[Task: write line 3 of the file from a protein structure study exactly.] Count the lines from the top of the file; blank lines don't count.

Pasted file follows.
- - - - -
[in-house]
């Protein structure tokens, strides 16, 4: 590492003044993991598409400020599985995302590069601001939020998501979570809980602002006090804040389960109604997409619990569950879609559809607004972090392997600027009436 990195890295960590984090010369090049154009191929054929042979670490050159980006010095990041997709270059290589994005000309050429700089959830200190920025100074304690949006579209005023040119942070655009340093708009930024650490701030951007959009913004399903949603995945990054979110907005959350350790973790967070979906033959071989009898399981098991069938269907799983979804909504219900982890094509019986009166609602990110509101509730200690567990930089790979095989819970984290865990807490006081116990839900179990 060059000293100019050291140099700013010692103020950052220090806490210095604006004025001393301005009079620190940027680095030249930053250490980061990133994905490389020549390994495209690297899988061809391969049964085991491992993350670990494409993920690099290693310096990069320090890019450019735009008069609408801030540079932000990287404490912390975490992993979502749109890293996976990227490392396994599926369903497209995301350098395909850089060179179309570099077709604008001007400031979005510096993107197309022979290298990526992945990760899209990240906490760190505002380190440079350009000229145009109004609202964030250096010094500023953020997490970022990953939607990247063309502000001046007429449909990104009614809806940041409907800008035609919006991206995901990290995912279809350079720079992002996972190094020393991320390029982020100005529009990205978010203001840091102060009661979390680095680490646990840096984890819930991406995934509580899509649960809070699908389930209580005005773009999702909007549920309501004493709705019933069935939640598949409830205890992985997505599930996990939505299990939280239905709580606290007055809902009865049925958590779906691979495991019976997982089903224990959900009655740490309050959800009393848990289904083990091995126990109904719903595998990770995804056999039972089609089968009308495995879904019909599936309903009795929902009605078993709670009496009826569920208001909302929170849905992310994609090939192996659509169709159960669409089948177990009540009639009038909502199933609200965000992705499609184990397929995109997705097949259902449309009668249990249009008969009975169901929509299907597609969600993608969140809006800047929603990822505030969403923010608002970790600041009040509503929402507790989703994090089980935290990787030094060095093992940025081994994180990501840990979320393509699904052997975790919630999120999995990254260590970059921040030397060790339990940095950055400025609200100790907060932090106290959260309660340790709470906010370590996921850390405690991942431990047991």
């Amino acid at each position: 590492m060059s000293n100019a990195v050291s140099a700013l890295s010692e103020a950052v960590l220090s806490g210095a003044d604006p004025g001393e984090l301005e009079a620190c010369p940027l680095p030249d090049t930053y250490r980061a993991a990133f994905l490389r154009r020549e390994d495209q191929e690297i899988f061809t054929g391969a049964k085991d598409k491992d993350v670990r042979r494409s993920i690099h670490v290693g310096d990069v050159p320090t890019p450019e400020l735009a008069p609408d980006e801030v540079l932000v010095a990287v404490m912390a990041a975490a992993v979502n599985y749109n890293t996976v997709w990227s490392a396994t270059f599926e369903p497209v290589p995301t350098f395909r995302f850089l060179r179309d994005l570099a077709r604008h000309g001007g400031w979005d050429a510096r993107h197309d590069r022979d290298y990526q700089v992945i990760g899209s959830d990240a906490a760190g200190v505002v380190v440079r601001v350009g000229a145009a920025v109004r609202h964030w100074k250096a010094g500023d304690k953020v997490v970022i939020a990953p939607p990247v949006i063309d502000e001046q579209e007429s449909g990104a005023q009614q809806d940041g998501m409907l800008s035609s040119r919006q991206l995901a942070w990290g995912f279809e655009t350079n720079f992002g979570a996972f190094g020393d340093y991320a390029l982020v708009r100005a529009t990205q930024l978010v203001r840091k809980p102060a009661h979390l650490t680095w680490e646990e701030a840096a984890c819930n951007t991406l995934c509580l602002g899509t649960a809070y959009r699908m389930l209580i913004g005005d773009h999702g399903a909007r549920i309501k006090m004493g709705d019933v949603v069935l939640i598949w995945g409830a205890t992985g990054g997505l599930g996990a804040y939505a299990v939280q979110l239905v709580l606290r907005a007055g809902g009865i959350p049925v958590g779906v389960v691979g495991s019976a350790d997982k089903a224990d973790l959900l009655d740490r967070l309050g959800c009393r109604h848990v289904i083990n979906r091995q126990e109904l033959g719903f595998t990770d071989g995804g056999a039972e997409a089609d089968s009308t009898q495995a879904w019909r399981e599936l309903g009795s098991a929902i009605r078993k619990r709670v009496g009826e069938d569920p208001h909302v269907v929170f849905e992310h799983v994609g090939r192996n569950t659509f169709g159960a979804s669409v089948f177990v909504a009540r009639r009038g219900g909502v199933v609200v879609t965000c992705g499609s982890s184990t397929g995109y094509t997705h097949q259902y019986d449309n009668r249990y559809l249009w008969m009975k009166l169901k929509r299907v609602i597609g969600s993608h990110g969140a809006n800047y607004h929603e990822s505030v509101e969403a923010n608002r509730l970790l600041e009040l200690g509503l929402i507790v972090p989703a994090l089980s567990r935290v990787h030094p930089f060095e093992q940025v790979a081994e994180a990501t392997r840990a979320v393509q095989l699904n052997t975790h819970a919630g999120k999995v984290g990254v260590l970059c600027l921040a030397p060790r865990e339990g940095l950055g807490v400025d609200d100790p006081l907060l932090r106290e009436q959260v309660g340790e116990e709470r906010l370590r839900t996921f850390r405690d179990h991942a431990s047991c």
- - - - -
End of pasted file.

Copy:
């Amino acid at each position: 590492m060059s000293n100019a990195v050291s140099a700013l890295s010692e103020a950052v960590l220090s806490g210095a003044d604006p004025g001393e984090l301005e009079a620190c010369p940027l680095p030249d090049t930053y250490r980061a993991a990133f994905l490389r154009r020549e390994d495209q191929e690297i899988f061809t054929g391969a049964k085991d598409k491992d993350v670990r042979r494409s993920i690099h670490v290693g310096d990069v050159p320090t890019p450019e400020l735009a008069p609408d980006e801030v540079l932000v010095a990287v404490m912390a990041a975490a992993v979502n599985y749109n890293t996976v997709w990227s490392a396994t270059f599926e369903p497209v290589p995301t350098f395909r995302f850089l060179r179309d994005l570099a077709r604008h000309g001007g400031w979005d050429a510096r993107h197309d590069r022979d290298y990526q700089v992945i990760g899209s959830d990240a906490a760190g200190v505002v380190v440079r601001v350009g000229a145009a920025v109004r609202h964030w100074k250096a010094g500023d304690k953020v997490v970022i939020a990953p939607p990247v949006i063309d502000e001046q579209e007429s449909g990104a005023q009614q809806d940041g998501m409907l800008s035609s040119r919006q991206l995901a942070w990290g995912f279809e655009t350079n720079f992002g979570a996972f190094g020393d340093y991320a390029l982020v708009r100005a529009t990205q930024l978010v203001r840091k809980p102060a009661h979390l650490t680095w680490e646990e701030a840096a984890c819930n951007t991406l995934c509580l602002g899509t649960a809070y959009r699908m389930l209580i913004g005005d773009h999702g399903a909007r549920i309501k006090m004493g709705d019933v949603v069935l939640i598949w995945g409830a205890t992985g990054g997505l599930g996990a804040y939505a299990v939280q979110l239905v709580l606290r907005a007055g809902g009865i959350p049925v958590g779906v389960v691979g495991s019976a350790d997982k089903a224990d973790l959900l009655d740490r967070l309050g959800c009393r109604h848990v289904i083990n979906r091995q126990e109904l033959g719903f595998t990770d071989g995804g056999a039972e997409a089609d089968s009308t009898q495995a879904w019909r399981e599936l309903g009795s098991a929902i009605r078993k619990r709670v009496g009826e069938d569920p208001h909302v269907v929170f849905e992310h799983v994609g090939r192996n569950t659509f169709g159960a979804s669409v089948f177990v909504a009540r009639r009038g219900g909502v199933v609200v879609t965000c992705g499609s982890s184990t397929g995109y094509t997705h097949q259902y019986d449309n009668r249990y559809l249009w008969m009975k009166l169901k929509r299907v609602i597609g969600s993608h990110g969140a809006n800047y607004h929603e990822s505030v509101e969403a923010n608002r509730l970790l600041e009040l200690g509503l929402i507790v972090p989703a994090l089980s567990r935290v990787h030094p930089f060095e093992q940025v790979a081994e994180a990501t392997r840990a979320v393509q095989l699904n052997t975790h819970a919630g999120k999995v984290g990254v260590l970059c600027l921040a030397p060790r865990e339990g940095l950055g807490v400025d609200d100790p006081l907060l932090r106290e009436q959260v309660g340790e116990e709470r906010l370590r839900t996921f850390r405690d179990h991942a431990s047991c």